Self-Assembly of Functional Nanoscale Materials
Written by Prachi Patel
Hongyou Fan started by graciously thanking his mentors, and his students who “make our science, ideas, and dreams come true, and these are the heroes behind this honor.” He then split his talk into three parts focusing on the pathways he is pursuing in the area of self-assembly of functional nanomaterials.
The first is surfactant-assisted nanoparticle self-assembly and optical coatings. He started by discussing the motivation behind this research. Traditional coating-manufacturing techniques like sputtering and chemical vapor deposition come at a cost, he said. They need vacuum environments, expensive and bulky equipment, and toxic precursors. He wanted to come up with a simple, low-temperature coating process that could be used on delicate substrates, and ideally wanted to use green chemistry. So he decided to make nanoparticles of coating materials, which can be used to make suspensions that can be printed or roll-to-roll coated on large areas.
Fan then detailed the “simple and fast” self-assembly process for making nanoparticles with the help of surfactants. Surfactants are amphiphilic molecules, with hydrophilic heads and hydrophobic tails. In aqueous solutions, the hydrophilic heads connect and create a spherical shell with the hydrophobic tails in the center, forming tiny nanometers-wide micelles.
He and his colleagues start with an oil-based dispersion of metal nanocrystals. The particles are functionalized with organic ligands, which keep them separate and make them hydrophobic. By mixing the nanoparticles into an aqueous surfactant solution, and then evaporating the solvents, the researchers get nanoparticle-micelles dispersed in water. Fan showed that he has made nanoparticle-micelles using various materials—metals, semiconductors, and perovskites—and of different shapes and sizes. Then, using processes such as dip-coating and inkjet printing, he can use the nanoparticle-micelles to make optical coatings with tunable properties.
Fan then moved on to the second part of his talk. This involves the use of the surfactant-enabled self-assembly method to make nanocrystalline superparticles with photoactive molecules. Fan uses porphyrin, an organic molecule in chlorophyll that absorbs sunlight and converts it into energy. Nanocrystalline assemblies of porphyrin could find use in photocatalysis, phototherapy, sensors, and dye-sensitized solar cells, he said.
Adding different functional groups to the ends of porphyrin molecules and changing the pH of the surfactant solution gives self-assembled porphyrin nanostructures of various shapes. Fan showed a gallery of images showing various morphologies and dimensions of nanocrystals like one-dimensional (1D) rods and wires, nanodisks, hexagonal rods, and octahedra. He went on to show how redox reactions can be used to deposit platinum on 1D porphyrin nanowires and then the porphyrin can be removed to give hollow platinum shells. Such hollow metallic nanostructures of various shapes could find applications in water splitting, sensors, and phototherapy.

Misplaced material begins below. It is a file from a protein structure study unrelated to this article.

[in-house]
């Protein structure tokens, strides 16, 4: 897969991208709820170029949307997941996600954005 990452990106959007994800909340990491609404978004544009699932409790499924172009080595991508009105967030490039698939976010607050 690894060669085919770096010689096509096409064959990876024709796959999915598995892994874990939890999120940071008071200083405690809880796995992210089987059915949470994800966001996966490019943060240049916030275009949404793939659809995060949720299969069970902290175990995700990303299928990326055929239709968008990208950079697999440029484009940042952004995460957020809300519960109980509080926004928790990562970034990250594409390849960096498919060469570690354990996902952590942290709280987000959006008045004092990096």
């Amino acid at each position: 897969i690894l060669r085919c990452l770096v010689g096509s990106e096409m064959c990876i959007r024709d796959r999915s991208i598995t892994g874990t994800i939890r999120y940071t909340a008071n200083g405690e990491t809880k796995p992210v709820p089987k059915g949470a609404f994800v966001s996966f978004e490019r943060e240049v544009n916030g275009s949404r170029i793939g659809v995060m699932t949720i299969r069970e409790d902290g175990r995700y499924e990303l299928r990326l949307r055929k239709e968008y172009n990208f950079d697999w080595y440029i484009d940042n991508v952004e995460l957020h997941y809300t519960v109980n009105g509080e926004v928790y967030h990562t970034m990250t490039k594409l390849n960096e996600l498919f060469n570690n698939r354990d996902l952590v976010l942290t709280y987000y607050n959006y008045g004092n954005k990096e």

In the last part of his talk, Fan introduced his recent research on pressure-induced nanoparticle assembly, which was inspired by the fast, cost-effective embossing process. “What would happen if we applied pressure to the nanoparticles?” was the question he and his colleagues wanted to answer.
So they sandwiched nanoparticles between diamond tips and applied controlled pressure to them. When gold nanoparticles are compressed like this, they sinter together to form a bundle of nanowires of uniform length. But this only happens above a threshold 9 GPa of pressure, Fan has found by studying the nanoparticle assembly under pressure using in situ synchrotron x-ray scattering. At pressures below 9 GPa, particles are forced together but they spring back when the pressure is removed. Depending on the orientation of the original nanocrystals, they can form different dimensional nanostructures. “If you start with 3D particle assemblies you can form interconnected 3D porous structures,” he said.
Fan ended by talking about the importance of MRS in his career. He reminisced about the first meeting he attended as a graduate student, going on to organize symposia and then become meeting chair. Now an MRS Fellow and member of several MRS committees, Fan stated how these engagements have exposed him to new ideas and strategies and meaningful connections. “Overall it supplies tremendous inspiration for my career, research and work,” he said. After this mid-career award, he hopes to continue his research momentum and to serve the MRS community, he said.
The Mid-Career Researcher Award recognizes exceptional achievements in materials research made by mid-career professionals. Endowed by MilliporeSigma.
Fan’s award citation is “for outstanding contributions in nanoparticle self-assembly of functional nanomaterials and for leadership within the materials community.”